Trump, McCain and Choosing Not to Be a Sore Loser

Trump, McCain and Choosing Not to Be a Sore Loser
AP Photo/J. Scott Applewhite
Trump, McCain and Choosing Not to Be a Sore Loser
AP Photo/J. Scott Applewhite
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Wednesday night, as I toggled between a televised Washington Nationals game and the Stanley Cup finals, a goofy story lit up my phone. Even in our currently deranged political environment, this sounded pretty preposterous. I thought it must be something from The Onion.

But no, it apparently was real. It seems that on President Trump’s weekend sojourn to Japan, some genius in the White House thought it best if the commander-in-chief was spared the torment of gazing upon a U.S. Navy destroyer-class ship moored in Yokosuka harbor -- a ship named the USS John McCain.

And thus, according to the Wall Street Journal, the ship’s name was covered with a tarp, a barge was ordered to anchor in the sight line of the McCain, its crew was given a weekend pass so that sailors with that forbidden name on their caps wouldn’t be in the presence of the president.

Further reporting this morning reveals that when Navy brass heard of this, they put a stop to it before Trump even reached Japan. For his part, the president insisted he knew noting about it. I have no reason to disbelieve him, but am nonetheless put in mind of a fascinating account of John McCain’s difficult relationship with another U.S. president, also a Republican, one fleshed out in The New Yorker magazine 14 years ago this month.

This story had a twist, as I’ll explain.

* * *

In her superb New Yorker magazine profile of John McCain dated May 22, 2005, Connie Bruck delved into one of the riddles of McCain’s character: Why was he not more bitter? This was a theme explored by McCain himself in the best-selling books he wrote with Mark Salter, but mainly as it applied to the North Vietnamese who tortured him and other American prisoners of war.

Bruck was interested in something more contemporary at the time, and highly relevant to domestic politics. In 2000, McCain had upended the established order of things with his landslide victory over George W. Bush in New Hampshire’s Republican presidential primary. John McCain may have been the son and grandson of admirals -- U.S. Navy royalty, in other words -- but Dubya was the son of a president and grandson of a U.S. senator. He was Republican Party royalty. But after New Hampshire, Bush’s campaign wasn’t rescued by the genteel GOP establishment. It was aided and abetted by a guerilla campaign featuring dirty tricks and rumor-mongering by South Carolina conservatives that was so nasty nobody has taken credit for it to this day.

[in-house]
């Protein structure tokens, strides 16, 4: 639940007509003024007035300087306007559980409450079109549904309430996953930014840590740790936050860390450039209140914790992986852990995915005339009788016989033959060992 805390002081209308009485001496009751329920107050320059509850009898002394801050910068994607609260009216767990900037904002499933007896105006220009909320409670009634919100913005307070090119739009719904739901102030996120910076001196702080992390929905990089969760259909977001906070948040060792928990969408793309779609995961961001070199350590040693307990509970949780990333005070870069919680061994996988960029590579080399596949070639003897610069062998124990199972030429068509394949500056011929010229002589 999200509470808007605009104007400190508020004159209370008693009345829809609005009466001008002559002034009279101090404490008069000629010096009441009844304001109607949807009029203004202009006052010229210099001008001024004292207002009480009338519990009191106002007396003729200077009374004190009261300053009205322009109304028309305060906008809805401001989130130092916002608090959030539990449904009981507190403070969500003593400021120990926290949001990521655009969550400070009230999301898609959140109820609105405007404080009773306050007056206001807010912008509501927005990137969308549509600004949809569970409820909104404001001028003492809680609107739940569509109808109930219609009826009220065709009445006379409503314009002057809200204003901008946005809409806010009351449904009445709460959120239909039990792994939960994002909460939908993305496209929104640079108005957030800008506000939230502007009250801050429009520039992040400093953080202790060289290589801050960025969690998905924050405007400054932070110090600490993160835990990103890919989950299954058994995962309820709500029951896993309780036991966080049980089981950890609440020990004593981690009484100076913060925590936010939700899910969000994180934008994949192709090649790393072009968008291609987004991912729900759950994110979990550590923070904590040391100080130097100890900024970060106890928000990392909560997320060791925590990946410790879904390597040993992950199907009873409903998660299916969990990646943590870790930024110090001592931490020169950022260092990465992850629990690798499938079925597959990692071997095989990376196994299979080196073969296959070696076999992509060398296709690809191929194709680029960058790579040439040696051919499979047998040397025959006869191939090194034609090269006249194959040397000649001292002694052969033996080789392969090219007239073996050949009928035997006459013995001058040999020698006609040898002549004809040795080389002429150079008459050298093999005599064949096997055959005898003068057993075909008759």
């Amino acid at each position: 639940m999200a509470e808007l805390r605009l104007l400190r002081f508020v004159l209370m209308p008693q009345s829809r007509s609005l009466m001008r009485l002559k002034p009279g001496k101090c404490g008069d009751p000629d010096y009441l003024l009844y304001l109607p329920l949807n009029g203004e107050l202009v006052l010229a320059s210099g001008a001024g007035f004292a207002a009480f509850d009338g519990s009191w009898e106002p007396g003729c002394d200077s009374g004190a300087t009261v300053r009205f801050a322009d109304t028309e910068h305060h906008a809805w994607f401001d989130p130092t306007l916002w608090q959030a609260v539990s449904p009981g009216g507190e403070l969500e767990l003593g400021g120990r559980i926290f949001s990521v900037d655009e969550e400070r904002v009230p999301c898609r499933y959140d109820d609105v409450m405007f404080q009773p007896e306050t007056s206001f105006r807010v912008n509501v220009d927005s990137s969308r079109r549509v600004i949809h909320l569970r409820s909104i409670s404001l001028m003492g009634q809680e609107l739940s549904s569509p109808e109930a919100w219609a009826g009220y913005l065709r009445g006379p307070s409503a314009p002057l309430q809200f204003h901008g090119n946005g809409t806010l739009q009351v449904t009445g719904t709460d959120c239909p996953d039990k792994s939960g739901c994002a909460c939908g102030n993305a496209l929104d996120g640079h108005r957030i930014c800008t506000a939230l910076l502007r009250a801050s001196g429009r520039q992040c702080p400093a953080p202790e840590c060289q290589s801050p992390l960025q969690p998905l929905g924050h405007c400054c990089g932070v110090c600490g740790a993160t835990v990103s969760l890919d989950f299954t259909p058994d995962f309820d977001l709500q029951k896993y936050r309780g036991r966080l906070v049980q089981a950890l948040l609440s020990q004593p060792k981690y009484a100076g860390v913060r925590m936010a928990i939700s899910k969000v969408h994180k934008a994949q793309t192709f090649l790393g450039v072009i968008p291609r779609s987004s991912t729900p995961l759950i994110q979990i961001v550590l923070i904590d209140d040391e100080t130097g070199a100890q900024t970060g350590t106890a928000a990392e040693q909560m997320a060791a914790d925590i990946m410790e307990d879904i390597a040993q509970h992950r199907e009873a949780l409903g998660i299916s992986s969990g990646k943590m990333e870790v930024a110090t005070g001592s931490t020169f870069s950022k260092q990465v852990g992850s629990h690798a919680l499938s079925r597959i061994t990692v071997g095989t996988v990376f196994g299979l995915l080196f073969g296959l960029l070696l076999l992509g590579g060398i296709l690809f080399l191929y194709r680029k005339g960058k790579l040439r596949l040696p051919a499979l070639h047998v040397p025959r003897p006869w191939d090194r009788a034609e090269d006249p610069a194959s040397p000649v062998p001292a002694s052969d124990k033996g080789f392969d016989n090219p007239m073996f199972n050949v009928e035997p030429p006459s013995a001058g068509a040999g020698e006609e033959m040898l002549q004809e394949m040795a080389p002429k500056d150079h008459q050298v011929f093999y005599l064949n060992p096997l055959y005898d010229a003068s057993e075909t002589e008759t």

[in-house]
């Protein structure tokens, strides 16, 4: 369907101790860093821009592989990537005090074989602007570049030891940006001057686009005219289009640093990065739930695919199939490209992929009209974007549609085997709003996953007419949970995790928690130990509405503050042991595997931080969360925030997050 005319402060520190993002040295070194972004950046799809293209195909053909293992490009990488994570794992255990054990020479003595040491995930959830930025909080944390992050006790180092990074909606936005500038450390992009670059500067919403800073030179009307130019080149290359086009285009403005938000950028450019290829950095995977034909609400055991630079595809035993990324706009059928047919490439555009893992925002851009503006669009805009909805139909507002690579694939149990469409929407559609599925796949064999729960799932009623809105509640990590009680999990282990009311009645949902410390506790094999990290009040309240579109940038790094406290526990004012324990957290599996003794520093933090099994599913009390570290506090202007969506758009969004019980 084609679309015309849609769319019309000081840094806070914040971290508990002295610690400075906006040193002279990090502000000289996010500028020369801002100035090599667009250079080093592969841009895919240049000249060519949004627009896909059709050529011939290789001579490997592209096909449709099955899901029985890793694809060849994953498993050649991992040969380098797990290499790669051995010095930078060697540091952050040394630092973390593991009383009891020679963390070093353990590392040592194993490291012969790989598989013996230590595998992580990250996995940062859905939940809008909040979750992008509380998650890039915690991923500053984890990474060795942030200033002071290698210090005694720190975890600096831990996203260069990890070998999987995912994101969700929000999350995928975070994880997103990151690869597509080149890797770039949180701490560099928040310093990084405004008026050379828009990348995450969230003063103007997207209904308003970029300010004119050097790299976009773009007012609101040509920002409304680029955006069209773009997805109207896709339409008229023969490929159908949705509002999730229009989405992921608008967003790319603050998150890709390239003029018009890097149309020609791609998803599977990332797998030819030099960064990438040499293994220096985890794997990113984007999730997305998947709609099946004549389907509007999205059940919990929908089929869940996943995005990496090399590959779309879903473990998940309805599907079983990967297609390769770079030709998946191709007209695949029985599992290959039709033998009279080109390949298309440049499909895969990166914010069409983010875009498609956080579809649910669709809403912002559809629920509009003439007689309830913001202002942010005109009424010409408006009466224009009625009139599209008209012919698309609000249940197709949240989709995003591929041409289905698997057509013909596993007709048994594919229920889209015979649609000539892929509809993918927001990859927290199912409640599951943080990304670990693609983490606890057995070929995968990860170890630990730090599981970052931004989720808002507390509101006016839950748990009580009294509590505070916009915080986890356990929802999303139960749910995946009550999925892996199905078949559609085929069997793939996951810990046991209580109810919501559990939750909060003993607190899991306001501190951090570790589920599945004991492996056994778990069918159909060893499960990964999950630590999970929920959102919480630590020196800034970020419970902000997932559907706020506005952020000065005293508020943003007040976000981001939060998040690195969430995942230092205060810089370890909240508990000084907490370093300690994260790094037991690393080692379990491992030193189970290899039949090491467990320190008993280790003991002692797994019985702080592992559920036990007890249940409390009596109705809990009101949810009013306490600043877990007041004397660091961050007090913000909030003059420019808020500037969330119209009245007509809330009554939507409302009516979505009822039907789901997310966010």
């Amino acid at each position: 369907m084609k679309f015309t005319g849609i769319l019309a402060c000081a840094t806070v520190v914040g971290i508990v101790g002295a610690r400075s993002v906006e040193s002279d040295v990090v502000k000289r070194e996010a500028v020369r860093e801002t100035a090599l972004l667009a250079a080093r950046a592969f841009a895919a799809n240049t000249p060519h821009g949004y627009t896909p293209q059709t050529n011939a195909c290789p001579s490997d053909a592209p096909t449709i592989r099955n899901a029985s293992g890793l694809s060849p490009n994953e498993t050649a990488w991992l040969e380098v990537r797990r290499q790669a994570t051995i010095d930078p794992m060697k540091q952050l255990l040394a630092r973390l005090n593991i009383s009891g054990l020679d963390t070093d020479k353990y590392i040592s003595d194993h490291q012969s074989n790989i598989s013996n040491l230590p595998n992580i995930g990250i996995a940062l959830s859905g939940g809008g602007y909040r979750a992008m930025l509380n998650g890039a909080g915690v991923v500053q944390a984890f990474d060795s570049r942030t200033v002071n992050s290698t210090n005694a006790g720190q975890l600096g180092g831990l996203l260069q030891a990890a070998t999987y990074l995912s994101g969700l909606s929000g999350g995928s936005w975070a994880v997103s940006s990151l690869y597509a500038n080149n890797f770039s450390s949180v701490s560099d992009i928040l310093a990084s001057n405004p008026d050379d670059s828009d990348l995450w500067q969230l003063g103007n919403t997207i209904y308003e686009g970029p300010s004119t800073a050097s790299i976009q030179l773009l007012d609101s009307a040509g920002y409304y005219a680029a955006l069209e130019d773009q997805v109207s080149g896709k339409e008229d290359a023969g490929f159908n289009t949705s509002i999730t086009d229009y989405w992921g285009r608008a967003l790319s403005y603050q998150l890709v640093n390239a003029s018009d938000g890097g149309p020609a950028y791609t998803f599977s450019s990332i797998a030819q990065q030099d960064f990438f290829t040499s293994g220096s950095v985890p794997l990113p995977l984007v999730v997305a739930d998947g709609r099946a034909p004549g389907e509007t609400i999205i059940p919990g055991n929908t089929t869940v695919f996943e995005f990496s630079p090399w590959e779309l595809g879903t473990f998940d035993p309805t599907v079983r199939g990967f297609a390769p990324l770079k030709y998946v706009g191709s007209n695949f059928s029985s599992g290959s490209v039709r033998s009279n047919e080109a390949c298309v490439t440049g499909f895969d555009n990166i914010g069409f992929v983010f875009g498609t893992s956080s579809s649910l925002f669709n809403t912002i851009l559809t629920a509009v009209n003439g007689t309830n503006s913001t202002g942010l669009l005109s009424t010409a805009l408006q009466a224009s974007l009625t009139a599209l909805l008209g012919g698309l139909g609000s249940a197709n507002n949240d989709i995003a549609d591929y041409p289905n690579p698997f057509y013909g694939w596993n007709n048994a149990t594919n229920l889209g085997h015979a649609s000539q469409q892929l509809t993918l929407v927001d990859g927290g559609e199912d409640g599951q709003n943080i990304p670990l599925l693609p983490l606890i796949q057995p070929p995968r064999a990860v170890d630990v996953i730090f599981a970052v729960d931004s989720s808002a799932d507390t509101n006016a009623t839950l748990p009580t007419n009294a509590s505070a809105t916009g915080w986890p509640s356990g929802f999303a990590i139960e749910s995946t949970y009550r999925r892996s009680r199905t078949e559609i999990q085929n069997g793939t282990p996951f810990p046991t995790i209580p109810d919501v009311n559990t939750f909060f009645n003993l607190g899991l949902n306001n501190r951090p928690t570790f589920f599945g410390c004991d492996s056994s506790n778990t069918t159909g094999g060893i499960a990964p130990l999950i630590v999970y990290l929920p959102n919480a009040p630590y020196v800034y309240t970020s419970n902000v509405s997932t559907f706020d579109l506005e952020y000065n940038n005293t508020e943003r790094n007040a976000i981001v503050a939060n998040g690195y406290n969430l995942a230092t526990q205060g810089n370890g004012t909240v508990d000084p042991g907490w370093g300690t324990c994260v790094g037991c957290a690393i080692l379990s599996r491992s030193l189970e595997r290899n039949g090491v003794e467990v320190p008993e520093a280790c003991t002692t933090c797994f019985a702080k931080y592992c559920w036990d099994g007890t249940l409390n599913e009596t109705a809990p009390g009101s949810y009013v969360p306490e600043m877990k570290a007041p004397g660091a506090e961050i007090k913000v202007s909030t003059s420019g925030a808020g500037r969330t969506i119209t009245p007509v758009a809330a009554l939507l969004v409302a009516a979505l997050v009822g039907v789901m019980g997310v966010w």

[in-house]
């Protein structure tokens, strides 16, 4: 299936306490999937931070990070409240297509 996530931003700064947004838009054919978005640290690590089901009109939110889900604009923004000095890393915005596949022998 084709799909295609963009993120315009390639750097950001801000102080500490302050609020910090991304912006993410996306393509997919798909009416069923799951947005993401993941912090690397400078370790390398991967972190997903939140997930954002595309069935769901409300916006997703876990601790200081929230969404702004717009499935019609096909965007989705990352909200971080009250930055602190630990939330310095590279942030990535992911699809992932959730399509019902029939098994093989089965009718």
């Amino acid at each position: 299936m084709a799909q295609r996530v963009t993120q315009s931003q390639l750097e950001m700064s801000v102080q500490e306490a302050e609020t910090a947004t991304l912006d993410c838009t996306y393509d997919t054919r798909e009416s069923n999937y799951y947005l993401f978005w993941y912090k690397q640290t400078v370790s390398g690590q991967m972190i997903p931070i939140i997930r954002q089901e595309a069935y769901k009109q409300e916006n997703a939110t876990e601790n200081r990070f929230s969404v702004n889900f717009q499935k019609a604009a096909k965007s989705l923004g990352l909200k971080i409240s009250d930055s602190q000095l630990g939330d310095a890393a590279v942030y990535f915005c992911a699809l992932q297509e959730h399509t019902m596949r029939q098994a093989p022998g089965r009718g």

What Bruck wanted to know was how McCain managed to put that behind him and stay in the Republican Party (even after John Kerry offered him the veep spot on the Democrats’ 2004 ticket) while forging a working, even cordial, relationship with Bush 43.

The 2000 presidential campaign was the first electoral contest McCain had ever lost, Bruck noted, adding that “for someone so competitive that he didn’t speak to his best friend in prison for days after losing to him in a bridge game, this defeat was particularly hard.”

When she asked him about it, it was clear that McCain had wrestled with this himself and worked it out in a way that gave him some measure of peace. He looked to an example -- a negative example, in this case -- provided by Theodore Roosevelt, one of McCain’s political heroes, who was defeated by Woodrow Wilson in 1912.

“Roosevelt was very bitter at the end of his life,” McCain told Bruck. “And I took a lesson from that -- that I would not be bitter.”

“Americans don’t like sore losers!” McCain added with some heat. “They want you to move on. And that’s what I did. I didn’t complain, didn’t express outrage. I moved on.”

That attitude, along with the fact that he wasn’t a general election candidate in 2000, apparently prolonged the life John Sidney McCain III.

It seems that at the 2000 Republican National Convention, George W. Bush’s advisers chafed at the level of media coverage McCain was receiving. In an equivalent gesture to covering up his name with a tarp, they sent word to McCain adviser John Weaver. “Would you guys please leave the convention? You’re getting too much attention.”

Weaver reported that he and fellow McCain aide Rick Davis “went to New York to go to Le Cirque and get drunk.” But with unexpected time on his hands, McCain decided to go a medical facility in Bethesda, Md., to have a troubling bump on his face checked.

“The next week, he called -- it was malignant,” Weaver recalled. “If he had waited another month or two -- and he would have, if he’d been running -- it would have been lights out.”

McCain was diagnosed with a recurrence of melanoma, which had first surfaced in 1993. “The cancer put him in a hurry,” Weaver said, “and made his zest for life even more robust.” 

Carl M. Cannon is the Washington bureau chief for RealClearPolitics. Reach him on Twitter @CarlCannon.



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